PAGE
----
Solving absolute value equations differs only slightly from solving linear equations. Absolute value equations are solved algebraically by isolating the variable, but such solutions require extra steps if there is a number outside the absolute value symbols.

Solve an absolute value equation that contains a number outside the absolute value bars by algebraically moving that number to the side of the equation opposite the variable. Eliminate the absolute value by creating two equations from the expression, representing the positive and negative possibilities for the terms within the bars. Solve for both answers.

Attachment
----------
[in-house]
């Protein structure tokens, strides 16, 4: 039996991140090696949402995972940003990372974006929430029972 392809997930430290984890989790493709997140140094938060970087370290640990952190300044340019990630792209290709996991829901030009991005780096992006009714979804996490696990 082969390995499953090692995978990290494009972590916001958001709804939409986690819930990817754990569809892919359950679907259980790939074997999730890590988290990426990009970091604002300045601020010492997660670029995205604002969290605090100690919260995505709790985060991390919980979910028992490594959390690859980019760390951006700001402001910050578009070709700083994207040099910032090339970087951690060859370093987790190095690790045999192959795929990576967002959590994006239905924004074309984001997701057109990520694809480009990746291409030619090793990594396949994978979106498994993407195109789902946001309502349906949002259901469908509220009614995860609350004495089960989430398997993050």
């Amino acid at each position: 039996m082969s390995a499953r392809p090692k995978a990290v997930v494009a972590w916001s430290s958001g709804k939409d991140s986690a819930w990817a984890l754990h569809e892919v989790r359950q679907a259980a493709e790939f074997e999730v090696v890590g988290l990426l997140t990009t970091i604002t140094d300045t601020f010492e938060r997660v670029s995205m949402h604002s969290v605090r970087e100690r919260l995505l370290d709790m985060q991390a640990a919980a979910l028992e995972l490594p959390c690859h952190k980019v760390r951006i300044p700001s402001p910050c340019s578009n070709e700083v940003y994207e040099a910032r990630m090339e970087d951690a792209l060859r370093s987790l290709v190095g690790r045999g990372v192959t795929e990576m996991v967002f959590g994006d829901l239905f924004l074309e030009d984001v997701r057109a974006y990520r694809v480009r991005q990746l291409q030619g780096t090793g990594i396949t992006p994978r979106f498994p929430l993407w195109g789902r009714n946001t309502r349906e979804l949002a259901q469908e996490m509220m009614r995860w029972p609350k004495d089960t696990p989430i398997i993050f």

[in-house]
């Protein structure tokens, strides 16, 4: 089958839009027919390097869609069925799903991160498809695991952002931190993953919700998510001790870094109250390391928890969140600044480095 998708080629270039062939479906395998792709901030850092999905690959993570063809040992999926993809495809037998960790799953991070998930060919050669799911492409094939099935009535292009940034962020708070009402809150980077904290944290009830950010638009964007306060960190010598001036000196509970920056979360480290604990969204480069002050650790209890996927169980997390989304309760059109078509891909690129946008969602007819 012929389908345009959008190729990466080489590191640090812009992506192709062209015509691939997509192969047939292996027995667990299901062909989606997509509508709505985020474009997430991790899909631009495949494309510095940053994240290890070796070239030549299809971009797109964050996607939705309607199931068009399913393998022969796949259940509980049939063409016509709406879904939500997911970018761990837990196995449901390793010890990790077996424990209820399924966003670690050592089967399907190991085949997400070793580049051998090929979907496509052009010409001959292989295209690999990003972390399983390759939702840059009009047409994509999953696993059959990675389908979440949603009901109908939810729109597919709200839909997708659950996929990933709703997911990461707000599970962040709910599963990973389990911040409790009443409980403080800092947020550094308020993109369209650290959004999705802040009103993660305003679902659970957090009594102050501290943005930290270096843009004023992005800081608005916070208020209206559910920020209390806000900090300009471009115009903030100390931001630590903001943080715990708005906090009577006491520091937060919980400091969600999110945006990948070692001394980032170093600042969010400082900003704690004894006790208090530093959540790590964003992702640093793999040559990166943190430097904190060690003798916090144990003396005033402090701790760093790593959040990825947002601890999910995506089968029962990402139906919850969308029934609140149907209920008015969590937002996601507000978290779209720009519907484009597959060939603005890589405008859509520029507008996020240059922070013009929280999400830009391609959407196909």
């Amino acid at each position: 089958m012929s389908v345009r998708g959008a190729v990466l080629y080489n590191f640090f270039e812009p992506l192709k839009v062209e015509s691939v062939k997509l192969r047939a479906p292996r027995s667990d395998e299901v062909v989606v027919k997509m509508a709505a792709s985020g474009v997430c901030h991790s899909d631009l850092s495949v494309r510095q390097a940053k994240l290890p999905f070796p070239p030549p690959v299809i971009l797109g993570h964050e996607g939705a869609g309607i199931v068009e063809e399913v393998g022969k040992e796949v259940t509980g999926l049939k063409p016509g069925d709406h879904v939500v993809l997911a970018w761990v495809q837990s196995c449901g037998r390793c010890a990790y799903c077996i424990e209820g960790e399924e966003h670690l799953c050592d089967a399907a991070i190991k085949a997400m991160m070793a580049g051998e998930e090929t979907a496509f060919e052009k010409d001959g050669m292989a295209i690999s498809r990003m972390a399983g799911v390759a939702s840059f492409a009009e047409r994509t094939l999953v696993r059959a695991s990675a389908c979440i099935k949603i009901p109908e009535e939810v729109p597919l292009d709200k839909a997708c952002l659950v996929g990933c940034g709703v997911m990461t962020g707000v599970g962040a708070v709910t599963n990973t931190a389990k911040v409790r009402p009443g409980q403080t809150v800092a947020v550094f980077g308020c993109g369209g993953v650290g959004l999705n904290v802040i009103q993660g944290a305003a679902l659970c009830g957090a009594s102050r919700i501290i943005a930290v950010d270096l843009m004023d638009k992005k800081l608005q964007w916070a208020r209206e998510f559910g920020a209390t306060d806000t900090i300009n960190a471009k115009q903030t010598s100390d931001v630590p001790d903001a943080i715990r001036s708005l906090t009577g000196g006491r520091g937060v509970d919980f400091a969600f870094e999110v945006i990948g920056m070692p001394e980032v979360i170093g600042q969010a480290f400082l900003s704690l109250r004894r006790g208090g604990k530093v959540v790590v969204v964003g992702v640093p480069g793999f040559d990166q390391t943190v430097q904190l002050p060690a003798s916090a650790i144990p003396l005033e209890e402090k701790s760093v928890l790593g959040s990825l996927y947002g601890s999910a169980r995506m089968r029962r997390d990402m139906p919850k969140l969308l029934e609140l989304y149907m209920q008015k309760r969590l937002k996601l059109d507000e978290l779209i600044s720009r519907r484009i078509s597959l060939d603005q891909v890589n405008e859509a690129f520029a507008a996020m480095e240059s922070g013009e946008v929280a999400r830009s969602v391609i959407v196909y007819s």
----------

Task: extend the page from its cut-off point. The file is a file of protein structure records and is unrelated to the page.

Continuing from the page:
Practice by solving the absolute value equation 2|x - 4| + 8 = 10 by first subtracting 8 from both sides: 2|x - 4| = 2. Divide both sides by 2: |x - 4| = 1. Eliminate the absolute value bars by writing two equations, to represent the positive and the negative possibilities of the interior subtraction: x - 4 = 1 and -(x - 4) = 1 or -x + 4 = 1.

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Create the (almost) perfect bracket: Here's How

Solve the equation x - 4 = 1 by adding 4 to both sides: x = 5. Solve the equation -x + 4 = 1 by subtracting 4 from both sides: -x = -3. Divide both sides by -1: x = 3. Write your final answer as x = 5 and x = 3.